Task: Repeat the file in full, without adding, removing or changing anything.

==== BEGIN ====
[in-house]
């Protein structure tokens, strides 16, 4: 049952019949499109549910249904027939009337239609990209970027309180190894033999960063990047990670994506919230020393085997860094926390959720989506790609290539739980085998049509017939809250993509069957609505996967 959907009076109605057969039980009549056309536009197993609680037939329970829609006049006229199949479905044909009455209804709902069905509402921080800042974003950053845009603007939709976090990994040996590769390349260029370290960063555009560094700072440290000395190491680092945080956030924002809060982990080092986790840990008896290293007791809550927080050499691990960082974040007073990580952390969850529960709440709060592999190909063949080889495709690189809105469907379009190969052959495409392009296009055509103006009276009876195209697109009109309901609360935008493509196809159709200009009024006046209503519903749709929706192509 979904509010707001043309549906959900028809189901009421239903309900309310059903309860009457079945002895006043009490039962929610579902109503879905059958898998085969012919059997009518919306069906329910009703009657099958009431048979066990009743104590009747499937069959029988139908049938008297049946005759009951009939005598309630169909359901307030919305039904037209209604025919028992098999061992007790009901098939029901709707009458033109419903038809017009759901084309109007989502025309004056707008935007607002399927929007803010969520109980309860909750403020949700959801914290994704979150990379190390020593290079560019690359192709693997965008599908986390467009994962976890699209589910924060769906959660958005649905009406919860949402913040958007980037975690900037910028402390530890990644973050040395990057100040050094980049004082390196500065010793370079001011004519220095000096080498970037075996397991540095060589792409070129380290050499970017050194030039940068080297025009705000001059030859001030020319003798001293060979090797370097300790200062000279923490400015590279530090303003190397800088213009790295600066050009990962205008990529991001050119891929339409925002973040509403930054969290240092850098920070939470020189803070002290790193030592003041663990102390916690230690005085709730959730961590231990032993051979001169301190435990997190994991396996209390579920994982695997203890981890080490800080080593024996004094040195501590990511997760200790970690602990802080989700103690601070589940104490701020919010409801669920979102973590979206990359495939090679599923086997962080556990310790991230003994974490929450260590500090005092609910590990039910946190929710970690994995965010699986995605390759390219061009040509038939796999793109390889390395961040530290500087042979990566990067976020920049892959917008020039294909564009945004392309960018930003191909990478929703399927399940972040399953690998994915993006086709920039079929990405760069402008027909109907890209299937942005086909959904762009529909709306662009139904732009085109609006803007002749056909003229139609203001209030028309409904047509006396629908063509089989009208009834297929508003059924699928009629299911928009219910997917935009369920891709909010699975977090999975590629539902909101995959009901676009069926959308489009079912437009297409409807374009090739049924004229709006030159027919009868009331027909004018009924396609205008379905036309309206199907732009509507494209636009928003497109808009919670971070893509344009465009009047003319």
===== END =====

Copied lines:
[in-house]
């Protein structure tokens, strides 16, 4: 049952019949499109549910249904027939009337239609990209970027309180190894033999960063990047990670994506919230020393085997860094926390959720989506790609290539739980085998049509017939809250993509069957609505996967 959907009076109605057969039980009549056309536009197993609680037939329970829609006049006229199949479905044909009455209804709902069905509402921080800042974003950053845009603007939709976090990994040996590769390349260029370290960063555009560094700072440290000395190491680092945080956030924002809060982990080092986790840990008896290293007791809550927080050499691990960082974040007073990580952390969850529960709440709060592999190909063949080889495709690189809105469907379009190969052959495409392009296009055509103006009276009876195209697109009109309901609360935008493509196809159709200009009024006046209503519903749709929706192509 979904509010707001043309549906959900028809189901009421239903309900309310059903309860009457079945002895006043009490039962929610579902109503879905059958898998085969012919059997009518919306069906329910009703009657099958009431048979066990009743104590009747499937069959029988139908049938008297049946005759009951009939005598309630169909359901307030919305039904037209209604025919028992098999061992007790009901098939029901709707009458033109419903038809017009759901084309109007989502025309004056707008935007607002399927929007803010969520109980309860909750403020949700959801914290994704979150990379190390020593290079560019690359192709693997965008599908986390467009994962976890699209589910924060769906959660958005649905009406919860949402913040958007980037975690900037910028402390530890990644973050040395990057100040050094980049004082390196500065010793370079001011004519220095000096080498970037075996397991540095060589792409070129380290050499970017050194030039940068080297025009705000001059030859001030020319003798001293060979090797370097300790200062000279923490400015590279530090303003190397800088213009790295600066050009990962205008990529991001050119891929339409925002973040509403930054969290240092850098920070939470020189803070002290790193030592003041663990102390916690230690005085709730959730961590231990032993051979001169301190435990997190994991396996209390579920994982695997203890981890080490800080080593024996004094040195501590990511997760200790970690602990802080989700103690601070589940104490701020919010409801669920979102973590979206990359495939090679599923086997962080556990310790991230003994974490929450260590500090005092609910590990039910946190929710970690994995965010699986995605390759390219061009040509038939796999793109390889390395961040530290500087042979990566990067976020920049892959917008020039294909564009945004392309960018930003191909990478929703399927399940972040399953690998994915993006086709920039079929990405760069402008027909109907890209299937942005086909959904762009529909709306662009139904732009085109609006803007002749056909003229139609203001209030028309409904047509006396629908063509089989009208009834297929508003059924699928009629299911928009219910997917935009369920891709909010699975977090999975590629539902909101995959009901676009069926959308489009079912437009297409409807374009090739049924004229709006030159027919009868009331027909004018009924396609205008379905036309309206199907732009509507494209636009928003497109808009919670971070893509344009465009009047003319």